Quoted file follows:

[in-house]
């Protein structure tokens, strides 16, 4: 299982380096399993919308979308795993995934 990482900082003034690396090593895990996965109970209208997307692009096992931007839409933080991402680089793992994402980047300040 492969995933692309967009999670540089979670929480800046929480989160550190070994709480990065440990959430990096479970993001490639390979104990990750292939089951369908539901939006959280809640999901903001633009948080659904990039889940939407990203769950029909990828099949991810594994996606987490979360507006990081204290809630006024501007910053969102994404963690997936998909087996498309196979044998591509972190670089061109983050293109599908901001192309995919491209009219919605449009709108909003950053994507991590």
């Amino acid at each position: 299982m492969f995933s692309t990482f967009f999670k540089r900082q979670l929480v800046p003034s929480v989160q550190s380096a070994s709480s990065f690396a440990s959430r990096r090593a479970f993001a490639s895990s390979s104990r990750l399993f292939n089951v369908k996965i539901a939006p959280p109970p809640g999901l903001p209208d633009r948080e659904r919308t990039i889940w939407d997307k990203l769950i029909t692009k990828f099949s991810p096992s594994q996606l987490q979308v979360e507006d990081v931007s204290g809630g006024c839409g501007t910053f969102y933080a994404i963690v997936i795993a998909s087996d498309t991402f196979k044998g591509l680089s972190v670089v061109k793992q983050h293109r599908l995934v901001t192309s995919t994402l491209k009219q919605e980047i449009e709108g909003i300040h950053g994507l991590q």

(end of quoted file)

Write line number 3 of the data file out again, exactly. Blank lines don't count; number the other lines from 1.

């Amino acid at each position: 299982m492969f995933s692309t990482f967009f999670k540089r900082q979670l929480v800046p003034s929480v989160q550190s380096a070994s709480s990065f690396a440990s959430r990096r090593a479970f993001a490639s895990s390979s104990r990750l399993f292939n089951v369908k996965i539901a939006p959280p109970p809640g999901l903001p209208d633009r948080e659904r919308t990039i889940w939407d997307k990203l769950i029909t692009k990828f099949s991810p096992s594994q996606l987490q979308v979360e507006d990081v931007s204290g809630g006024c839409g501007t910053f969102y933080a994404i963690v997936i795993a998909s087996d498309t991402f196979k044998g591509l680089s972190v670089v061109k793992q983050h293109r599908l995934v901001t192309s995919t994402l491209k009219q919605e980047i449009e709108g909003i300040h950053g994507l991590q």